In the 1970s corporations became very competitive, and budgets for research and development were among the first to be slashed. As a result, in the 1980s corporations were starving for new products and technologies. There were corporate buyouts; when a company was losing ground in its market, it often bought out a division of another company that had compensatory sales velocity. Corporations also started to show some interest in inventions from outside sources.
In the 1990s and now, invention licensing is at an all-time high. Licensing is in vogue. Corporations have departments for licensing in and licensing out. Many large corporations are now offering disclosure agreements and welcoming submissions from outside inventors.
One of the biggest turn-offs for companies is being approached by uninformed inventors with unrealistic expectations. Inventors often submit inventions without doing their homework; they are notorious for submitting inventions to the wrong type of companies. This wastes everyone’s time. I will tell you how to identify and communicate with companies in the appropriate industries to help you ascertain: whether there is a market for your invention, what the perceived value is for your invention in the marketplace, which of those companies may be appropriate to commercialize your invention, and how to structure the best deal to maximize your potential profits.
Why Did I Write This Book?
There is a great deal of information available on the subject of patenting and negotiations. However, detailed information about how to get from product development to finding manufacturers and licensees is largely missing. There is also a general lack of information for inventors on some of their most vital concerns: What is my invention worth? What steps should I take first? Is free government help available? Who can I trust, and how can I keep from getting ripped off?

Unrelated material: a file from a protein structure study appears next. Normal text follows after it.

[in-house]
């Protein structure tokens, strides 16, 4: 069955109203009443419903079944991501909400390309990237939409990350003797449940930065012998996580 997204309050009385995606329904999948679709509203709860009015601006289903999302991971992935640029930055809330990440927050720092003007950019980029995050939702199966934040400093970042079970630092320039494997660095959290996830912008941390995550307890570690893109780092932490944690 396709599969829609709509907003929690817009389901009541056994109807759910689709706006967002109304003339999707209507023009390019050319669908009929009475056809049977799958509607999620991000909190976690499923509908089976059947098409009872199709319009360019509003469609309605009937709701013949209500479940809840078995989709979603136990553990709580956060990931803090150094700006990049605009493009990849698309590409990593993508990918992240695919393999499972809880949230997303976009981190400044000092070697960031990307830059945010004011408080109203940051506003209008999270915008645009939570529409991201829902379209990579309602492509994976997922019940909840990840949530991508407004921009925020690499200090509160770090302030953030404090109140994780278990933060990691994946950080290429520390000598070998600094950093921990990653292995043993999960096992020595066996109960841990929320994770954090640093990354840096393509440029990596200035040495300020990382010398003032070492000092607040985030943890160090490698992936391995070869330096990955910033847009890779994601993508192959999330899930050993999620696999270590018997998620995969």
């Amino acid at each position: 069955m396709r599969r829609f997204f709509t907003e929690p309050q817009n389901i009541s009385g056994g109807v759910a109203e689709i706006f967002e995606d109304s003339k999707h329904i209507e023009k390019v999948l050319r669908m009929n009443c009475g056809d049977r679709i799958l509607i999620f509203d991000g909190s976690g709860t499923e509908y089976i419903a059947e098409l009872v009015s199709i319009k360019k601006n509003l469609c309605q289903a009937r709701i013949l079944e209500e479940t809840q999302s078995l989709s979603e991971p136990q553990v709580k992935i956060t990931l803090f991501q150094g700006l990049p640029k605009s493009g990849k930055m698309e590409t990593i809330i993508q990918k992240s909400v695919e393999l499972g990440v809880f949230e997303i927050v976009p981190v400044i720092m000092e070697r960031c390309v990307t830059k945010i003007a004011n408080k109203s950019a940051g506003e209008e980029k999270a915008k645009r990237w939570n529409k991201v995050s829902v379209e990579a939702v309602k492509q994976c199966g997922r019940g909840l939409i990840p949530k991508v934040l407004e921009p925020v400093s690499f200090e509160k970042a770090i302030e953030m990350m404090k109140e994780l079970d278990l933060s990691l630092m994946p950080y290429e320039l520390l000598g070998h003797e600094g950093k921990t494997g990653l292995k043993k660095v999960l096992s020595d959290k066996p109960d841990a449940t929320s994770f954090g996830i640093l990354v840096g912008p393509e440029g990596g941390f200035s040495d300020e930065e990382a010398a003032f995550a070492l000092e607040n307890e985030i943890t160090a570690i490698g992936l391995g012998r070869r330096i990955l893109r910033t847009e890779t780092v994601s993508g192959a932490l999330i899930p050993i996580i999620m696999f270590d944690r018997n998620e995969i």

When I invented my own safety product for automobiles at the ripe age of twenty-one, I had all the same concerns. I proceeded down an arduous path, asking others, “What do you do when you think up an invention?” Within three years, I was capitalized, and the product was on the market. My success brought me into contact with other inventors who sought assistance, so I began Docie Marketing, an organization dedicated to helping independent inventors make it down the rocky road of invention development. I now have twenty-five years of experience as a successful inventor and invention development consultant and can provide a first-hand account of the licensing process to even greater numbers of inventors with this book than I can in my business.
What Is in This Book?
The Inventor’s Bible is a primer for beginners and a detailed overview for experienced inventors and entrepreneurs. It is an in-depth how-to manual on the commercialization process: how to research the market for your invention, how to find manufacturers and potential licensees, how to develop a licensing and commercialization strategy, how to identify risks, how to effect commercialization on a low budget, and how to select professionals to help you.
This book explains how to generate money from your invention through licensing. If you want to start a business or commercialize your invention on your own, this book will show you how to develop a realistic market projection, learn the competitive conditions in your industry, identify market and financial risks, and assess other factors important to an inventor or entrepreneur.